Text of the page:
(Reuters) – The U.S. government urged a federal judge to throw out a lawsuit seeking to scuttle its landmark $13 billion settlement with JPMorgan Chase & Co, rejecting a claim that the accord let the largest U.S. bank off too easily.
Better Markets Inc, a nonprofit critical of Wall Street, had in February accused the government of “unilaterally” engineering a backroom accord giving JPMorgan “blanket civil immunity” for selling shoddy mortgage securities before the financial crisis.
It said this violated the constitutional separation of powers and called for a judge to review the November settlement.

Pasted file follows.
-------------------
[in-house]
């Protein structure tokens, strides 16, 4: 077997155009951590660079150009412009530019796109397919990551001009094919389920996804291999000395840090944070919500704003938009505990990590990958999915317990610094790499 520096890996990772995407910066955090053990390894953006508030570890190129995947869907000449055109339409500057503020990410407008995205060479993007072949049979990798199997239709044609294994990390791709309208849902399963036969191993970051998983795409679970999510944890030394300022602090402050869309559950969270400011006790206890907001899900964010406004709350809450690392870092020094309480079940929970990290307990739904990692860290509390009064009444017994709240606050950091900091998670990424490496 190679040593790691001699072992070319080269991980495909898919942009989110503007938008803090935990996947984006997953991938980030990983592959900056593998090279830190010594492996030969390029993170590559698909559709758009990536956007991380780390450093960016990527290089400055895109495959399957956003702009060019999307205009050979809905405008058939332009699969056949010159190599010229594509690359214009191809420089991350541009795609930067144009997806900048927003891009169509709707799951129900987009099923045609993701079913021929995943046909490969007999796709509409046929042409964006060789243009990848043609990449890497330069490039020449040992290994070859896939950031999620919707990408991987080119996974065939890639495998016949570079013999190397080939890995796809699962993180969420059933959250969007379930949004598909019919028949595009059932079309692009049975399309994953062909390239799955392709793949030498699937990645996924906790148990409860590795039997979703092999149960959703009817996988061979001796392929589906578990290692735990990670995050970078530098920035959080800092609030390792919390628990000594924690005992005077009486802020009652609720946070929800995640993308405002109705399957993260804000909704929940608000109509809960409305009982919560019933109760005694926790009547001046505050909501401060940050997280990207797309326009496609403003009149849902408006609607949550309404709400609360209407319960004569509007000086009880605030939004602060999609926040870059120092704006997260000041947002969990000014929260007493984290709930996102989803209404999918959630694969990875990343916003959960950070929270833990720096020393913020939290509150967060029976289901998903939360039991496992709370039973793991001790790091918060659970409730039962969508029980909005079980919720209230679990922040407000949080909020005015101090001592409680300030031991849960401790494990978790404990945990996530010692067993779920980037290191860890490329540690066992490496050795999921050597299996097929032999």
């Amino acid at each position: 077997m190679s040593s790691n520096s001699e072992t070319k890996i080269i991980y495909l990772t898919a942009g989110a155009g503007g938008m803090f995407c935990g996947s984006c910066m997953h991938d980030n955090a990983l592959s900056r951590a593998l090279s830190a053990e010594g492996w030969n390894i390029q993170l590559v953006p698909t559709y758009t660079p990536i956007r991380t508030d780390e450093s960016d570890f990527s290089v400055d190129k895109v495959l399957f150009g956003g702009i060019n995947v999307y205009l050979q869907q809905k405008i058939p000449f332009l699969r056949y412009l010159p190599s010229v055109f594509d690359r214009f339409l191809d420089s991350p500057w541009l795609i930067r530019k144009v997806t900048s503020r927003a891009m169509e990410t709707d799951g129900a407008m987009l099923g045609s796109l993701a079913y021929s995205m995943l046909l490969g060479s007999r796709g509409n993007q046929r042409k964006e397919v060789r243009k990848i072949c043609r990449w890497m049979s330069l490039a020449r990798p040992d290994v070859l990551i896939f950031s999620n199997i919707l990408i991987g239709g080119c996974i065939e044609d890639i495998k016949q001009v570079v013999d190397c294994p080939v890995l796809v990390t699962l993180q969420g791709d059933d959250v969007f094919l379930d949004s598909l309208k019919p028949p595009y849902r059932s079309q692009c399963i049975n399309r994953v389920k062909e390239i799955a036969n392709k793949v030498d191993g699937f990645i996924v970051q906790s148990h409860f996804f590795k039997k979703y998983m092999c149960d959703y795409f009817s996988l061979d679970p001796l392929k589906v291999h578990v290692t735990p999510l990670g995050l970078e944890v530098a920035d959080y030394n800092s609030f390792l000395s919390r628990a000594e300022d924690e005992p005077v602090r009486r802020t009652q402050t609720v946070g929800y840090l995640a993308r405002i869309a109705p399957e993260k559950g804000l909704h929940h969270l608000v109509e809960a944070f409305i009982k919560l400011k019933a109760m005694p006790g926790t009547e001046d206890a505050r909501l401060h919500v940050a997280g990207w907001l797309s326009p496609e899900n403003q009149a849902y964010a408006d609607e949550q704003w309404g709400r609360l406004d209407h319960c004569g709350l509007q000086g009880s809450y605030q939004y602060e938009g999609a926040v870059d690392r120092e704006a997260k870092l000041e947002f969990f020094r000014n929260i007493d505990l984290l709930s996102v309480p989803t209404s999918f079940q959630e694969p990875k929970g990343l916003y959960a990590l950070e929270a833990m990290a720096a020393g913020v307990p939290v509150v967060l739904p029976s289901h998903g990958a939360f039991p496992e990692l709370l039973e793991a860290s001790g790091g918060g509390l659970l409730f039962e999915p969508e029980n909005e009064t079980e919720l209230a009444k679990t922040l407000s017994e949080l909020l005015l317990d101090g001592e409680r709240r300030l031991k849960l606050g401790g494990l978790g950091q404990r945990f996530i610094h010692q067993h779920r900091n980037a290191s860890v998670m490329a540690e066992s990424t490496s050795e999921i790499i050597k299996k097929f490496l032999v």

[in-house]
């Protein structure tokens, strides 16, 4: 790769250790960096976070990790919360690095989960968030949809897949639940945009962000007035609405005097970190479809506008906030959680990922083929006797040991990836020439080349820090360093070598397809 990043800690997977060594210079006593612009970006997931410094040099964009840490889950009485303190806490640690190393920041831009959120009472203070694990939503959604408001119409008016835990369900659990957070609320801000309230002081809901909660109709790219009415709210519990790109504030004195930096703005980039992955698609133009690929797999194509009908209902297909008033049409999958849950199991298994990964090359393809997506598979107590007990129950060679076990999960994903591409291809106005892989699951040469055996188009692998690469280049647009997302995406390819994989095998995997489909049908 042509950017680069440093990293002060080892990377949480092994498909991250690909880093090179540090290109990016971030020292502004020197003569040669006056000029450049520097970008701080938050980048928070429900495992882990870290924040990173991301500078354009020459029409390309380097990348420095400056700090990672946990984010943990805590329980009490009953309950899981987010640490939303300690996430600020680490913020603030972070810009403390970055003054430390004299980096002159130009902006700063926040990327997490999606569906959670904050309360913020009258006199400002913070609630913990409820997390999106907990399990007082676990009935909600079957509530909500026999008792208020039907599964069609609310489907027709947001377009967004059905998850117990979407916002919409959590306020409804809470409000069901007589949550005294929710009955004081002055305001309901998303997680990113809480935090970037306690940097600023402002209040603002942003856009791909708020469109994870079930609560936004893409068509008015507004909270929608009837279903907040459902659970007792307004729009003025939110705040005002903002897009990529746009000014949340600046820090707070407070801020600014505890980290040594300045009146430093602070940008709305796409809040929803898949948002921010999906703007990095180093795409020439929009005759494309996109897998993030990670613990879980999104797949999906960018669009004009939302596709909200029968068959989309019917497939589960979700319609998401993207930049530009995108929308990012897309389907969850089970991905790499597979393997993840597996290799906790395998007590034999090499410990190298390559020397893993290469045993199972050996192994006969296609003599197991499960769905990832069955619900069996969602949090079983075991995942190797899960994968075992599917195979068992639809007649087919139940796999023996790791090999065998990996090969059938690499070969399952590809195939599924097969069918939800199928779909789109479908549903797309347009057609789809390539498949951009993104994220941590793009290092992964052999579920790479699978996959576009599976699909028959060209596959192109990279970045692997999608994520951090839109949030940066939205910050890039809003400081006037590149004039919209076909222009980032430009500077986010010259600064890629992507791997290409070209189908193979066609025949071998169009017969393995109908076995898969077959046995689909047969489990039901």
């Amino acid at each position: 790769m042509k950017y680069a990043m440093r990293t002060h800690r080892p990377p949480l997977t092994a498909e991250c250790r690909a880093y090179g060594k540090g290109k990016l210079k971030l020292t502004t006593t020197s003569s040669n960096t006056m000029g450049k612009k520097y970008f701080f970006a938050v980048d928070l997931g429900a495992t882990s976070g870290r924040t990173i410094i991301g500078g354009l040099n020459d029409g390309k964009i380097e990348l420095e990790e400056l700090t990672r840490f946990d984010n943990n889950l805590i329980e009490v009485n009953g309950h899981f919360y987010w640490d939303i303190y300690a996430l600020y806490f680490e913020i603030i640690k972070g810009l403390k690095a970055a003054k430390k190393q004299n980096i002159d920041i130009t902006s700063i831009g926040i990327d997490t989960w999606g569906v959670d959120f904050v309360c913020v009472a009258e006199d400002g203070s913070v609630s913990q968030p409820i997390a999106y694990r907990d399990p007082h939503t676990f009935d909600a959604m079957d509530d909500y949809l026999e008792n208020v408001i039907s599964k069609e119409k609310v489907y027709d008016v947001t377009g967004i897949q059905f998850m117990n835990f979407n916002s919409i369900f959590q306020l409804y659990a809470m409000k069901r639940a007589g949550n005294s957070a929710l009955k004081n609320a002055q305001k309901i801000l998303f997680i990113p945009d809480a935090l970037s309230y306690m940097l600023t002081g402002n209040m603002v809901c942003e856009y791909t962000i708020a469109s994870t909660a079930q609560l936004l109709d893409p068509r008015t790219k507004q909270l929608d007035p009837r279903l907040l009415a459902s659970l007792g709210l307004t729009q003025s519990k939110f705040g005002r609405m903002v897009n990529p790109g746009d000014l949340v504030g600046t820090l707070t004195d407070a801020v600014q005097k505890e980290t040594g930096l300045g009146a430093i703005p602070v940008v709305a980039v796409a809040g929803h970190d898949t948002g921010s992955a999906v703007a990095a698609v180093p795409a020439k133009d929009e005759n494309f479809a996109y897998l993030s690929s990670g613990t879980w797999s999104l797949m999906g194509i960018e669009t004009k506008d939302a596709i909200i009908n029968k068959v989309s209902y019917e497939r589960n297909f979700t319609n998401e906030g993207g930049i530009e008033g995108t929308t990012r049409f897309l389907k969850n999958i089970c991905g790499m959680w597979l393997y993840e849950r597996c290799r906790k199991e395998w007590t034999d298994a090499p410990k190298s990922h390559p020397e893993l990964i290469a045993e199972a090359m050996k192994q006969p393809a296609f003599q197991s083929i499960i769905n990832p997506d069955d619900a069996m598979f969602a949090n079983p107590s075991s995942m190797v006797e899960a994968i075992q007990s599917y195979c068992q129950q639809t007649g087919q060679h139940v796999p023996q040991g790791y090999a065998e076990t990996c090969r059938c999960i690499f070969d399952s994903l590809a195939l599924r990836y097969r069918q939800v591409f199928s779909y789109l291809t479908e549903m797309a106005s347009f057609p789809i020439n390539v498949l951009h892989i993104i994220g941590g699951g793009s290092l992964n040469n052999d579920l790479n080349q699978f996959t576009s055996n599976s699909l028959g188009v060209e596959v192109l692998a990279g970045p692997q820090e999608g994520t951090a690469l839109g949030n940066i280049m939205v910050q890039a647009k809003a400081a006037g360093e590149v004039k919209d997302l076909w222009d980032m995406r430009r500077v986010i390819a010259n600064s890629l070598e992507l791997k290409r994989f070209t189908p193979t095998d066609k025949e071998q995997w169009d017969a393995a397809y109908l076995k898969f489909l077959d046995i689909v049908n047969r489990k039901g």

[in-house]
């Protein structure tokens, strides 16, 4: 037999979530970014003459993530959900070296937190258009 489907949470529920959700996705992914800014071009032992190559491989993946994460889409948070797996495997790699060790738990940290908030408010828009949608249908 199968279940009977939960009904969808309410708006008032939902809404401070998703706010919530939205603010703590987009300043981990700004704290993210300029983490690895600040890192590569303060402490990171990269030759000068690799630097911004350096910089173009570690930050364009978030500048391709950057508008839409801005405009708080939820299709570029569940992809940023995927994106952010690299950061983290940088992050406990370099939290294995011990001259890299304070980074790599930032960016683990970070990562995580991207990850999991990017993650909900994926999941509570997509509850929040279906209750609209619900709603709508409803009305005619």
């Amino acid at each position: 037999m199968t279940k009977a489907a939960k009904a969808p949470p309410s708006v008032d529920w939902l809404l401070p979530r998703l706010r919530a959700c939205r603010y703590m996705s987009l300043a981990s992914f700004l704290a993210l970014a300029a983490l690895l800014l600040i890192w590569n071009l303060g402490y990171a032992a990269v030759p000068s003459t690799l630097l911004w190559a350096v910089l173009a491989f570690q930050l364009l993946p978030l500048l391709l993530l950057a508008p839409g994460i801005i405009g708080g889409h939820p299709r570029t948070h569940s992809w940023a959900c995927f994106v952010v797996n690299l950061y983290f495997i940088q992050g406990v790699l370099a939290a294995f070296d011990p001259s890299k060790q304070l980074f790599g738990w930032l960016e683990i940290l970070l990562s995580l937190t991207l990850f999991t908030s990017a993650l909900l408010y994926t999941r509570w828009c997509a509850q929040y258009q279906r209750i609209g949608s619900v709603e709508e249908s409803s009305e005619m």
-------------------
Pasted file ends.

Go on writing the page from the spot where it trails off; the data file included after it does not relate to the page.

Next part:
The accord included a $2 billion fine payable to the U.S. Department of Justice. The Better Markets case was prompted by the department’s decision not to make its accusations public in a lawsuit before settling with JPMorgan.
In a court filing on Monday night, however, the Justice Department said its decision to settle was “presumptively” unreviewable, and that Better Markets lacked standing to sue.
The department also rejected Better Markets’ suggestion that it had “abdicated” its law enforcement duties by not driving a harder bargain with JPMorgan and chief executive Jamie Dimon.